Words: Justin Quirk
You have a reputation for being a bit… intense. Do you actually enjoy acting?
I’ve got a love-hate relationship with acting. I don’t disrespect it, although I can be quite cynical about the whole thing.
Are all actors like that?
No. When I did Hot Fuzz and was watching Simon [Pegg] and Edgar [Wright] work, there was no desperation at all – they just loved what they were doing, loved all the movie references. I part envied it and part absolutely loved that they were getting such a buzz from what they were doing. That’s infectious to be around.
And now you’re in Channel 4’s new series of crime films, Red Riding. What’s that about?
I’m in the second one, 1980, and I play Peter Hunter. He’s an educated fella from the Manchester police force who’s brought in by the Home Office to review the Yorkshire Ripper inquiry because it’d become an embarrassment to the police in Leeds. They’ve spent a lot of money trying to catch this guy and it’s all come to no good, so my character’s bought in to review the case and see where things are going wrong. But while he’s there he uncovers quite a few things that maybe he shouldn’t.
It’s another dark film then?
Some people find the books quite dark and gruesome to read, but I thought it was brilliant. Really poetic. And when I heard they were making films out of them and there was some interest in me playing Hunter, I immediately wanted to do it. That was two years ago.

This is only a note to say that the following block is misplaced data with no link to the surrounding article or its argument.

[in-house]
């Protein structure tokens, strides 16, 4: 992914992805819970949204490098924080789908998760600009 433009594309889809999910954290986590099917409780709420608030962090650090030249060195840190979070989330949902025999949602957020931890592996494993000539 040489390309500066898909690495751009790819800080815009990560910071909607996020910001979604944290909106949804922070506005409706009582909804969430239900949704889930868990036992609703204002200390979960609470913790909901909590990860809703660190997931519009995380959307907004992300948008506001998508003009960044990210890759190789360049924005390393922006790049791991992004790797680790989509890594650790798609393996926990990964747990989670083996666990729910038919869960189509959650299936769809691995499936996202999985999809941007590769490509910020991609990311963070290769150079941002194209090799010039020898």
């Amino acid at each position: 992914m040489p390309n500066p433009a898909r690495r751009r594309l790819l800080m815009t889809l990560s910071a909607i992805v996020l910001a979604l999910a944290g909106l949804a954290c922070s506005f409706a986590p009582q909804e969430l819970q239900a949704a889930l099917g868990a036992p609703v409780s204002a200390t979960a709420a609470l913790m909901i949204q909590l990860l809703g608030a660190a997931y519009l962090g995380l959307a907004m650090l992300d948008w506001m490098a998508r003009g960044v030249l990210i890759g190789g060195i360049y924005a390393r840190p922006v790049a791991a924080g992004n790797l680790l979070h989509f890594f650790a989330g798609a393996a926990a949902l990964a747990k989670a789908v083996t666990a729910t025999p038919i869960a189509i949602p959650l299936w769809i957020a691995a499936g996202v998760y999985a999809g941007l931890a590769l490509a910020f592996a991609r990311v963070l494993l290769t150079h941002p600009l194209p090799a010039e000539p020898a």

What are you working on next?
I wrote my own film last year, Tyrannosaur, and we’re raising the finance at the moment. We’re getting some great responses, so I’m hoping that next year or early 2010 I can direct my first feature. But I’ve got no films planned, no acting. I haven’t got a job – I’m unemployed!
Are we likely to see you down at the Job Centre, then?
I never know when the next job is. I can be on a job and there are people around me who can have three lined up. I’m not that guy; and contrary to what you might think I don’t get millions of scripts put under my nose.
Is it because you’re too fussy?
I do have certain criteria when I’m looking for a job, which I understand I have to live by. And that’s not going to make me a very rich man, but I have to do the roles which really resonate with me. Otherwise I’m just asking for trouble.
Is the credit crunch hitting the film industry hard?
Massively. So many films folded last year. My film is with a couple of production companies and we’re waiting to hear if their budgets have been halved, and it really affects it, you know? Luckily my film isn’t going to cost a lot of money. But now, more than ever, people want something for their investment. They want Full Monty, that kind of thing. So my little film – a little character study – is a hard one to put in there because it’s not, off the bat, something that’s going to make a whole lot of money. But people need to ask themselves if they want to be making cans of pop or a piece of art.
Are you more comfortable with being famous now?
I understand that if you don’t like it you should get another job. But I don’t want to be a celebrity and I’m not a massive lover of celebrity occasions.